Today's satellite propulsion systems cost upwards of $15MM, were designed before the first handheld calculator was invented, and are impossible to miniaturize to accommodate smaller satellites. Over the past five years, these small satellites have become increasingly capable, but are being launched without propulsion for pointing their antennae or cameras, reorienting themselves in orbit or relative to one another, or deorbiting at the end of their lifetime because of this technological void. The Accion team of MIT PhDs has designed and tested a novel satellite propulsion technology that not only outperforms the large systems in use today for a fraction of the cost, but is also inherently scalable, making it the first electric propulsion system suitable for small satellites. At the core of our product is our patented ion source that produces a beam of ions using strong electrostatic forces applied to a unique propellant called an ionic liquid.
Industry trends and the high level of interest the team has received indicate that such a technology has the potential to enable entirely new markets, revolutionizing the way we access, utilize, and commercialize space. Emerging applications for small satellites range from data analytics made possible by high-resolution earth imagery from low orbits, to disaster management and monitoring in developing countries, to journeys to distant planets for advanced science missions and to expand our understanding of our own planet.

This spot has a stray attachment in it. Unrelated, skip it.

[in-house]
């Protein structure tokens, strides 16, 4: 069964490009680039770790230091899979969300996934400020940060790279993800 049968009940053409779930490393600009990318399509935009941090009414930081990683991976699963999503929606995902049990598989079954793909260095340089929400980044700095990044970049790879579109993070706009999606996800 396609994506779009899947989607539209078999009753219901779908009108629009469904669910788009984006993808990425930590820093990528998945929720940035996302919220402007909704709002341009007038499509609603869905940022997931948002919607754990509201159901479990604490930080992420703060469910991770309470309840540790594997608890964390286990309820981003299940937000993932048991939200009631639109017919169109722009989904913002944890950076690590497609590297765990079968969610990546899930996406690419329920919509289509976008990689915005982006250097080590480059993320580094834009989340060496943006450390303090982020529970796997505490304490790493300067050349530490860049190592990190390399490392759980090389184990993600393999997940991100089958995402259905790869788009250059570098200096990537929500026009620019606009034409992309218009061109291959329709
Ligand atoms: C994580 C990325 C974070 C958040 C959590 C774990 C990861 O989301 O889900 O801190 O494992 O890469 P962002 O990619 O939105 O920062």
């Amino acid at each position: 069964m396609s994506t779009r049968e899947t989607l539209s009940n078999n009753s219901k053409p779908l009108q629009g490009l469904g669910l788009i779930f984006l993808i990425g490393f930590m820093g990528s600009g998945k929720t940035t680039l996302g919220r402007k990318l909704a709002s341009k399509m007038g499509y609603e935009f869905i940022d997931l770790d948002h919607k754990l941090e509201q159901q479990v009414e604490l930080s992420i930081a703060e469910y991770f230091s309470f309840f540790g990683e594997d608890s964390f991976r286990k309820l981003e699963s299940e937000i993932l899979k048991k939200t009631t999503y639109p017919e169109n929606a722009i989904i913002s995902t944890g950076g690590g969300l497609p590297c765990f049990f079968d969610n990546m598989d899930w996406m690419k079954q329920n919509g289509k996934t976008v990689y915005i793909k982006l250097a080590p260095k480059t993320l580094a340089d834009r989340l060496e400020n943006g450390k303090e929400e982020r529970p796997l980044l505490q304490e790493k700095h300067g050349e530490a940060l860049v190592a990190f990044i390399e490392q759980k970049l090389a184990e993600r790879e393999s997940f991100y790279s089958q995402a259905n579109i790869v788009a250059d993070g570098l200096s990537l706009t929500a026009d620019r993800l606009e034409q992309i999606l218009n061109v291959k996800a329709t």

Accion’s role in the approaching revolution of the $800MM propulsion market will be as a manufacturer and distributor of in-space propulsion systems for both small and large satellites. We’ve developed our system with manufacturing in mind from the beginning, and as a result can offer tremendous cost savings over current industry standards for large satellites—ion engines and Hall thrusters—by drawing from the semiconductor industry to implement batch manufacturing and outsourcing.